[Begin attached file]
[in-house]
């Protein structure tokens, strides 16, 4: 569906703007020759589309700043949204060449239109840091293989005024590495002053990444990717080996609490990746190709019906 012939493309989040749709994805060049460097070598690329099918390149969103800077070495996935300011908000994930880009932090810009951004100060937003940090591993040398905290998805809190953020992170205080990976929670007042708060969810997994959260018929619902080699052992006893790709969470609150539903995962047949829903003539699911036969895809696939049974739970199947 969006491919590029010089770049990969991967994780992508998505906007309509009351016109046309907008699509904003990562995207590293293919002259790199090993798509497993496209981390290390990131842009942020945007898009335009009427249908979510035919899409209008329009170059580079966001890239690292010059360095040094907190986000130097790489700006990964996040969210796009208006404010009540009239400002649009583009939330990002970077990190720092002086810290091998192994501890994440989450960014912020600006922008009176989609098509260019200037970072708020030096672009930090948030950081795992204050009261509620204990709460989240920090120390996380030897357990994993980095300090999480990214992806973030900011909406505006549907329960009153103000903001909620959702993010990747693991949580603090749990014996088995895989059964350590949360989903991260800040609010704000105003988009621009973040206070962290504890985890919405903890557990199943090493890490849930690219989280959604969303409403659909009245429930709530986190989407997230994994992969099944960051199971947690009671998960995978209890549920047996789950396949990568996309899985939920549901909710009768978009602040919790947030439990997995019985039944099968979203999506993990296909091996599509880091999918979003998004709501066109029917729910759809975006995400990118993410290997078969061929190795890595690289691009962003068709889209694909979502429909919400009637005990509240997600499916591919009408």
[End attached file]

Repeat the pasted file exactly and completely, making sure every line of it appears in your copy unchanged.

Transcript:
[in-house]
């Protein structure tokens, strides 16, 4: 569906703007020759589309700043949204060449239109840091293989005024590495002053990444990717080996609490990746190709019906 012939493309989040749709994805060049460097070598690329099918390149969103800077070495996935300011908000994930880009932090810009951004100060937003940090591993040398905290998805809190953020992170205080990976929670007042708060969810997994959260018929619902080699052992006893790709969470609150539903995962047949829903003539699911036969895809696939049974739970199947 969006491919590029010089770049990969991967994780992508998505906007309509009351016109046309907008699509904003990562995207590293293919002259790199090993798509497993496209981390290390990131842009942020945007898009335009009427249908979510035919899409209008329009170059580079966001890239690292010059360095040094907190986000130097790489700006990964996040969210796009208006404010009540009239400002649009583009939330990002970077990190720092002086810290091998192994501890994440989450960014912020600006922008009176989609098509260019200037970072708020030096672009930090948030950081795992204050009261509620204990709460989240920090120390996380030897357990994993980095300090999480990214992806973030900011909406505006549907329960009153103000903001909620959702993010990747693991949580603090749990014996088995895989059964350590949360989903991260800040609010704000105003988009621009973040206070962290504890985890919405903890557990199943090493890490849930690219989280959604969303409403659909009245429930709530986190989407997230994994992969099944960051199971947690009671998960995978209890549920047996789950396949990568996309899985939920549901909710009768978009602040919790947030439990997995019985039944099968979203999506993990296909091996599509880091999918979003998004709501066109029917729910759809975006995400990118993410290997078969061929190795890595690289691009962003068709889209694909979502429909919400009637005990509240997600499916591919009408």